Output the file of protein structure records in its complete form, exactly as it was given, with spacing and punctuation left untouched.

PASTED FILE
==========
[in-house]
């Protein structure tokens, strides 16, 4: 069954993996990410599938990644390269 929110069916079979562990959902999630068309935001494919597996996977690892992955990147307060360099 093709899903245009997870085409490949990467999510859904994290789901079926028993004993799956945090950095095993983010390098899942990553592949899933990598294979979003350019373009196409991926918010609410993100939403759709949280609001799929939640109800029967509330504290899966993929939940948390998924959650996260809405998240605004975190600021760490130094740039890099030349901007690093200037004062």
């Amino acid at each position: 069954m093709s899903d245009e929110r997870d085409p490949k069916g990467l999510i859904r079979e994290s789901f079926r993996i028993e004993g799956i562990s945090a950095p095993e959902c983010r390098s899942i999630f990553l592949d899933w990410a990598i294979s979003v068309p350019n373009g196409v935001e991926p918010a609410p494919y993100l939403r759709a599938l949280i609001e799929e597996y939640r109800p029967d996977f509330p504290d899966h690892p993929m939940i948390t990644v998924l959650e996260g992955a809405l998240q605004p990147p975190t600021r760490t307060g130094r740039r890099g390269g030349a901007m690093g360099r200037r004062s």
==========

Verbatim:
[in-house]
């Protein structure tokens, strides 16, 4: 069954993996990410599938990644390269 929110069916079979562990959902999630068309935001494919597996996977690892992955990147307060360099 093709899903245009997870085409490949990467999510859904994290789901079926028993004993799956945090950095095993983010390098899942990553592949899933990598294979979003350019373009196409991926918010609410993100939403759709949280609001799929939640109800029967509330504290899966993929939940948390998924959650996260809405998240605004975190600021760490130094740039890099030349901007690093200037004062």
């Amino acid at each position: 069954m093709s899903d245009e929110r997870d085409p490949k069916g990467l999510i859904r079979e994290s789901f079926r993996i028993e004993g799956i562990s945090a950095p095993e959902c983010r390098s899942i999630f990553l592949d899933w990410a990598i294979s979003v068309p350019n373009g196409v935001e991926p918010a609410p494919y993100l939403r759709a599938l949280i609001e799929e597996y939640r109800p029967d996977f509330p504290d899966h690892p993929m939940i948390t990644v998924l959650e996260g992955a809405l998240q605004p990147p975190t600021r760490t307060g130094r740039r890099g390269g030349a901007m690093g360099r200037r004062s």